• Word count: 1003
  8. Representation of families in animated sitcoms

    The idea of togetherness with the family effects how the audience will perceive stereotypical families on T.V. The setting also reflects how the audience sees the ideological family. Springfield is a fictional state based in America consisting of a close knit community and many other characters appear on the episodes. The family appear to look like a conventional family; however they have their individual personalities. Homer: - A Safety inspector at a power plant, he expresses a careless personality and dominates a crude, ill-mannered, and lazy characteristic, always providing for his family and heavily devotes his life to them.

    • Word count: 1462
  9. Lifestyle documentaries -we decided we were going to use my partners production, Slap on Beauty being about a friend of hers who is always aware of the way she looks, while spending all her money on fashion and beauty products. The reason why we cho

    Marry, Avoid" and "Freaky Eaters" People could argue that lifestyle documentaries could be considered "Trash TV" and is "dumbed down" from traditional documentary formats. This could suggest that the narrative has been simplified in order to appeal to a larger audience. Lifestyle documentaries have also been said to use a level of exaggeration and manipulation to keep the audiences attention interested. When working on Sugar Rush, I watched examples of lifestyle documentaries which have already been broadcast on BBC3, one main one being "Snog, Marry, Avoid" because it showed what would be needed to make a successful programme which would attract a wide audience.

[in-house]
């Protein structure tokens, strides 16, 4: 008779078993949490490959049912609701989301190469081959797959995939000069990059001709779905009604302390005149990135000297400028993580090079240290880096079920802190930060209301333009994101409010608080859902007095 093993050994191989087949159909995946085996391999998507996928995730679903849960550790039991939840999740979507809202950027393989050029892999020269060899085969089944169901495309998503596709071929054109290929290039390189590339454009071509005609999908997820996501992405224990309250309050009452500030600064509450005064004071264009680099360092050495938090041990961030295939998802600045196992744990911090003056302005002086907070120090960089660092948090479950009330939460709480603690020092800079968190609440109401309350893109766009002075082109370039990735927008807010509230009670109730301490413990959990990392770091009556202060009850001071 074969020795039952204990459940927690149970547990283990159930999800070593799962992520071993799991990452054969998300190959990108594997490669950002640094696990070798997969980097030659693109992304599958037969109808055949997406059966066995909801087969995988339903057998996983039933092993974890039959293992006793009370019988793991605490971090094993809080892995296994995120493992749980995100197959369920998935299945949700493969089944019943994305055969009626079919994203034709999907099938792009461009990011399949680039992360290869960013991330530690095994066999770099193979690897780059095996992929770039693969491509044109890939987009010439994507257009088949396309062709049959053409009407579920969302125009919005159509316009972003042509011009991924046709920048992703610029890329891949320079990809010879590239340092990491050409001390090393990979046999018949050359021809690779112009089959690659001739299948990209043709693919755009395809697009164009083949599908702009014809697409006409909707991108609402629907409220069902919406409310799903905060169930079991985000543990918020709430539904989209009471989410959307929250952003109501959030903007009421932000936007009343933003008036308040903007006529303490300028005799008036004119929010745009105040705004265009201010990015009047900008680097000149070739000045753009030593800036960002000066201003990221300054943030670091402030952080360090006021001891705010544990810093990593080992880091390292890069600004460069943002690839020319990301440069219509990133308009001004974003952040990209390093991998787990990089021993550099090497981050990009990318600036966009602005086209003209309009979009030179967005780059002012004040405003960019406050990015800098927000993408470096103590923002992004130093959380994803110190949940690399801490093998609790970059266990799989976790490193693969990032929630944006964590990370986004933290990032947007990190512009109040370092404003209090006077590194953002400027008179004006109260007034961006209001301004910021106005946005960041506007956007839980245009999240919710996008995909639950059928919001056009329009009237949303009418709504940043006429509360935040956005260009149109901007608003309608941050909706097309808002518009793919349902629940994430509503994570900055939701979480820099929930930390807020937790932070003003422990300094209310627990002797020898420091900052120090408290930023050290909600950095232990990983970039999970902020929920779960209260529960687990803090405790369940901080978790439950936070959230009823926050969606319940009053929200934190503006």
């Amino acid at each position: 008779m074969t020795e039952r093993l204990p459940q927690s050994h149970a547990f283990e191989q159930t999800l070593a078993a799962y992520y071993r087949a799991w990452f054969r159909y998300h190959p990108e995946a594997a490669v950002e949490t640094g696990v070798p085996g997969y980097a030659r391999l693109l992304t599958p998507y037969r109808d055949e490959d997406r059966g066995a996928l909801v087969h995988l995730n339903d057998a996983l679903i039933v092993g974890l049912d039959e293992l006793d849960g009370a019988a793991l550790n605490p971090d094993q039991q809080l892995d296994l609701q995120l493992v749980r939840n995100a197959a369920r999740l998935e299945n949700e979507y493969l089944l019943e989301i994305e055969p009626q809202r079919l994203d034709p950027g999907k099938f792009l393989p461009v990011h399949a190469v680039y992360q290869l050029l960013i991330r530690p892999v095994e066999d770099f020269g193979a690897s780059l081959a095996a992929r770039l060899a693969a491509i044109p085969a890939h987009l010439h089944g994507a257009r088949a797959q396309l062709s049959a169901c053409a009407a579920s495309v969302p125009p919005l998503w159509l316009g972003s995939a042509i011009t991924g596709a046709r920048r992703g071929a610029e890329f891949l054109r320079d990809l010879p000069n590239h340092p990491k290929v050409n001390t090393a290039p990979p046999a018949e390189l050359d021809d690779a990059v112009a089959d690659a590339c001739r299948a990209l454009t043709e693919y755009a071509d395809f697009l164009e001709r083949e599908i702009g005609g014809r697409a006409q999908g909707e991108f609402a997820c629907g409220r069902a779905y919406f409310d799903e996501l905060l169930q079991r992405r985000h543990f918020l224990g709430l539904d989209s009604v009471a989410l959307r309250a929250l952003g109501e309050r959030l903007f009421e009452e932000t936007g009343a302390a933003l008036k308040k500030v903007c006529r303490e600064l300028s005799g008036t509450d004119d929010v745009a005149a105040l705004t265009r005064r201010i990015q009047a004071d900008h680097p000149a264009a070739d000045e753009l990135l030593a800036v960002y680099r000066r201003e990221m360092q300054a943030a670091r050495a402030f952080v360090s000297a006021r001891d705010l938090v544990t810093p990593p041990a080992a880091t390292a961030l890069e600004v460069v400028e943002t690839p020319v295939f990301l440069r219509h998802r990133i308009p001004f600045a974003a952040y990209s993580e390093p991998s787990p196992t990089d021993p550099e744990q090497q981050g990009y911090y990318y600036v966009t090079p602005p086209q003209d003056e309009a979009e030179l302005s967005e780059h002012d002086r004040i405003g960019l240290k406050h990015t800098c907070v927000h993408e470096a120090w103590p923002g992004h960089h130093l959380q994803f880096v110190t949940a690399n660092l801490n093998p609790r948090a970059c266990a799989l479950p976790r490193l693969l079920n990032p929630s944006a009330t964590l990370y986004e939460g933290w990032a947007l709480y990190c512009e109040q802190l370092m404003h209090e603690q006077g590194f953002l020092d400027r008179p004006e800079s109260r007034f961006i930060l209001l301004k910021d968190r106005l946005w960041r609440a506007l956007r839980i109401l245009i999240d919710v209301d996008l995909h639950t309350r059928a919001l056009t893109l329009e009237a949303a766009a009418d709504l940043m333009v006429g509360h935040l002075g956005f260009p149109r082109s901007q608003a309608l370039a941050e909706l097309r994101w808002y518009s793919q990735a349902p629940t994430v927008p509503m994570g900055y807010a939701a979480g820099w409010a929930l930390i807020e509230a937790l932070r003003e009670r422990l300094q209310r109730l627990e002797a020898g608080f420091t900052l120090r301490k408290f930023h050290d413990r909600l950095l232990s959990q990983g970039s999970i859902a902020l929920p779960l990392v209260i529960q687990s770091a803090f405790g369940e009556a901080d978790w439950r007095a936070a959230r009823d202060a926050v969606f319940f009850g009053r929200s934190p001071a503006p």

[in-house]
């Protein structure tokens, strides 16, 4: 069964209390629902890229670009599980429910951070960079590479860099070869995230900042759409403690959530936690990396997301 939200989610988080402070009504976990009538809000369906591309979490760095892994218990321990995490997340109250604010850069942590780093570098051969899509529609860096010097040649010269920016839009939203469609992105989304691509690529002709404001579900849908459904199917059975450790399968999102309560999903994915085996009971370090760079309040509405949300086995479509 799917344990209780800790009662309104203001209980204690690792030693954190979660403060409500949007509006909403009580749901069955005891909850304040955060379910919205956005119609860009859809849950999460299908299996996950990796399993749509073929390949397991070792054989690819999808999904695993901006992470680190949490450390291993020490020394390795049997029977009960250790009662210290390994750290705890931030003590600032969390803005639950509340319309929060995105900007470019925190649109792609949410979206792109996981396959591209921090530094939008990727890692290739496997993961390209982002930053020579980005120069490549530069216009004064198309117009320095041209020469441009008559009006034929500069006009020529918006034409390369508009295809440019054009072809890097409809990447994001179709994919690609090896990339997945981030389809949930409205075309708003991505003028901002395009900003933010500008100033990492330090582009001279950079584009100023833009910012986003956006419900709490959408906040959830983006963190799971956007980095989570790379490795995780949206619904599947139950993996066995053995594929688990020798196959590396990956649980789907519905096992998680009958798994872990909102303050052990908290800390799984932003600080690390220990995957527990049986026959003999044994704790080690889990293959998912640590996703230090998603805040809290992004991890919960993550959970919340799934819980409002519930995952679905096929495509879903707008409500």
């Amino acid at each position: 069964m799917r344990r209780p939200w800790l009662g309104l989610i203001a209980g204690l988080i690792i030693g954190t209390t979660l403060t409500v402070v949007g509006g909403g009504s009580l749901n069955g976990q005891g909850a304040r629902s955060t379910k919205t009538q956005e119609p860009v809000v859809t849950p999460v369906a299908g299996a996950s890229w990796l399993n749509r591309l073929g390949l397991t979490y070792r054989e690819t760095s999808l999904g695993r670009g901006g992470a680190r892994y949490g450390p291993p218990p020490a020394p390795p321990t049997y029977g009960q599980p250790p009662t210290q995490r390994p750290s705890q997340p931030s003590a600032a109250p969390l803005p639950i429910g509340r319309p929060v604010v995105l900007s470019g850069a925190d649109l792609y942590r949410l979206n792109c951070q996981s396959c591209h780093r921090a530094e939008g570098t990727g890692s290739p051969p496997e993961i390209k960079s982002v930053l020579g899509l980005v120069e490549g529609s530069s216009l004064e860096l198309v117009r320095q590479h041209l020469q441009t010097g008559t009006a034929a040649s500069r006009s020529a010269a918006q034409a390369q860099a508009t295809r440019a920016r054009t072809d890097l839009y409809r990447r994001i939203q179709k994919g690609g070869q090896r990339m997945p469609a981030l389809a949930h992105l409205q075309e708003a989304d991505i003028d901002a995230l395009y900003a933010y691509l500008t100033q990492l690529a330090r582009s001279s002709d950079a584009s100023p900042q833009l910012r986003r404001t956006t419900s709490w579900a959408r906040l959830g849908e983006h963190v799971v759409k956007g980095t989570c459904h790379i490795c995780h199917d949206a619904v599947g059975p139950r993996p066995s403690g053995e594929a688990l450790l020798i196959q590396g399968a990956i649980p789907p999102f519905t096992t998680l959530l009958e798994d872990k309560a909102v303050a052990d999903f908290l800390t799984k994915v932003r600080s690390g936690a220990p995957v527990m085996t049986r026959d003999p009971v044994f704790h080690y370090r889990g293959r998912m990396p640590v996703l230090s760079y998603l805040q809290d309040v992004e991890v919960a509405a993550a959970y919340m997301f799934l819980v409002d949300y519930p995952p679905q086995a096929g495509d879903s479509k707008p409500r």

• Word count: 806
  10. Textual analysis of Glamour Girls One example of a convention used in many documentaries which is seen in Glamour Girls is voyeurism. This is used because the audience are made to look in on something which they wouldnt usually do such as the model

    Glamour Girls explores the issues of body image and the ideology of beauty. This emphasis' the way that body image is an important part of the Glamour Girls lifestyles. This leads the documentary to explore the lifestyles of the models, getting up close and personal to show the reality of modeling to the audience. The message given to the audience in Glamour Girls is that to be a model, you have to be "size zero." It also shows that the industry is very harsh to models, especially if they aren't thin enough or because of the way they look.